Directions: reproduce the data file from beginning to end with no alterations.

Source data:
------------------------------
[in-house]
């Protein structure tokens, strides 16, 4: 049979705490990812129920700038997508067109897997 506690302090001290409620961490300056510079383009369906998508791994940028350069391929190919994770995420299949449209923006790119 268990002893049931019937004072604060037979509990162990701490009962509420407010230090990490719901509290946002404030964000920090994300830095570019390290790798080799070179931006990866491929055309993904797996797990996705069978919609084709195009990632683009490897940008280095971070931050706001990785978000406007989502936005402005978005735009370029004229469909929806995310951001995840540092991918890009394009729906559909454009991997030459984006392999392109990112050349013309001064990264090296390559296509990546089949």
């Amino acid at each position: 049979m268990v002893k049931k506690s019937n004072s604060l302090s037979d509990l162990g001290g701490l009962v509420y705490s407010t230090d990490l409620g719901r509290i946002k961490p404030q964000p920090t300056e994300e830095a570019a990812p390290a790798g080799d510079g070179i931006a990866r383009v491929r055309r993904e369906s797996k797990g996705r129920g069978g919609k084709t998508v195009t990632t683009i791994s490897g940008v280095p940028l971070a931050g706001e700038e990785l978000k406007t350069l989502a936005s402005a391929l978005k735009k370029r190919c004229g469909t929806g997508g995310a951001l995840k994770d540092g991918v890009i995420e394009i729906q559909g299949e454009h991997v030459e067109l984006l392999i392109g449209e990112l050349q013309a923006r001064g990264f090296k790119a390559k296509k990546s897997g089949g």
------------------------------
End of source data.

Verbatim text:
[in-house]
């Protein structure tokens, strides 16, 4: 049979705490990812129920700038997508067109897997 506690302090001290409620961490300056510079383009369906998508791994940028350069391929190919994770995420299949449209923006790119 268990002893049931019937004072604060037979509990162990701490009962509420407010230090990490719901509290946002404030964000920090994300830095570019390290790798080799070179931006990866491929055309993904797996797990996705069978919609084709195009990632683009490897940008280095971070931050706001990785978000406007989502936005402005978005735009370029004229469909929806995310951001995840540092991918890009394009729906559909454009991997030459984006392999392109990112050349013309001064990264090296390559296509990546089949």
């Amino acid at each position: 049979m268990v002893k049931k506690s019937n004072s604060l302090s037979d509990l162990g001290g701490l009962v509420y705490s407010t230090d990490l409620g719901r509290i946002k961490p404030q964000p920090t300056e994300e830095a570019a990812p390290a790798g080799d510079g070179i931006a990866r383009v491929r055309r993904e369906s797996k797990g996705r129920g069978g919609k084709t998508v195009t990632t683009i791994s490897g940008v280095p940028l971070a931050g706001e700038e990785l978000k406007t350069l989502a936005s402005a391929l978005k735009k370029r190919c004229g469909t929806g997508g995310a951001l995840k994770d540092g991918v890009i995420e394009i729906q559909g299949e454009h991997v030459e067109l984006l392999i392109g449209e990112l050349q013309a923006r001064g990264f090296k790119a390559k296509k990546s897997g089949g």